JOURNAL OF GREAT WATERS ASSOCIATION OF VEXILLOLOGY
December 2002 Vol. VII, No. 2, Issue 14
FLAG DESIGNED TO INSPIRE
In the Broadway classic, The Music Man, Professor Harold Hill sang lovingly of
Gary, Indiana. By the 1970s, however, the city was a mirror for the
decline of the United States steel industry.
Part of Mayor Scott King’s attempt to revive Gary was a city flag.
Though Gary was established in 1906, the city never had a flag before the
current design was adopted in December, 1999.
The flag came about through a contest open to all Gary residents. From the over
500 entries, a panel of judges selected the top six entries. Then residents were
invited to vote for their preferred design through ballots printed in the local
newspapers. The winners whose designs were selected were then
invited to collaborate on the final design. This group included students
from elementary schools, middle schools, high schools, and teachers. The
resulting flag nods to the city’s past as well as pointing to its future.
Two vertical blue bars, indented slightly
from the hoist and fly, appear on a white field on either side of the
city’s logo. The bars closest to the logo are light blue, and the outer
bars are darker blue. The light blue acknowledges Gary’s location on
Lake Michigan. The dark blue represents the blue in Indiana’s state
flag. Ben Clement, Gary’s Director of Economic Development, says that
the four bars together represent the delicate balance of the three branches of
government and the Fourth Estate, which is the people and their media watchdog.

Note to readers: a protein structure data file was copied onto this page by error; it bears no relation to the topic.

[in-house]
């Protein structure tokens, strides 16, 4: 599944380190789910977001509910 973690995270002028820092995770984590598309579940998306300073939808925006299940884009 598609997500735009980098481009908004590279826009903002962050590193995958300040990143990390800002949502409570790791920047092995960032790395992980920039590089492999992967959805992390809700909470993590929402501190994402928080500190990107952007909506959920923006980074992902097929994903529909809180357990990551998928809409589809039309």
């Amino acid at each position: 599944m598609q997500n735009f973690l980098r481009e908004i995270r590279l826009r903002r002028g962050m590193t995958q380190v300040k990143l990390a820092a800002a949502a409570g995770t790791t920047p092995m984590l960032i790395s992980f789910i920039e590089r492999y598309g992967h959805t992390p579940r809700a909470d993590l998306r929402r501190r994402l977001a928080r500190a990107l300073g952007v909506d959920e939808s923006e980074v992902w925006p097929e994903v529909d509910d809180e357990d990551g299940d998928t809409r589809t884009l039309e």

On the white background is a white ring bordered in black. The words
"City of Gary,” above, and the date “1906,” below, appear in black.
Within the ring is a sunrise which indicates Gary’s rebirth and the bright
future the city looks toward. Superimposed against the sun is the domed
silhouette of City Hall, which represents the role of government in the future.
On the viewer’s left are factories to represent the industries which helped
build the city. To the viewer’s right is a school to represent Gary’s
educational system and the role it plays in the past and future. Gary’s
role as a transportation center is represented by the airplane, seen in gray
above the school. The circle is divided in half horizontally, and all this
is mirrored below in the waters of Lake Michigan.
Superimposed on the center is a multi-cultural handshake to represent Gary’s
diversity and the cooperation required to rebuild the city. Below the seal
is a blue ribbon in both shades of blue, dark above and light below, on which
appears the word “Indiana” in white. (DB)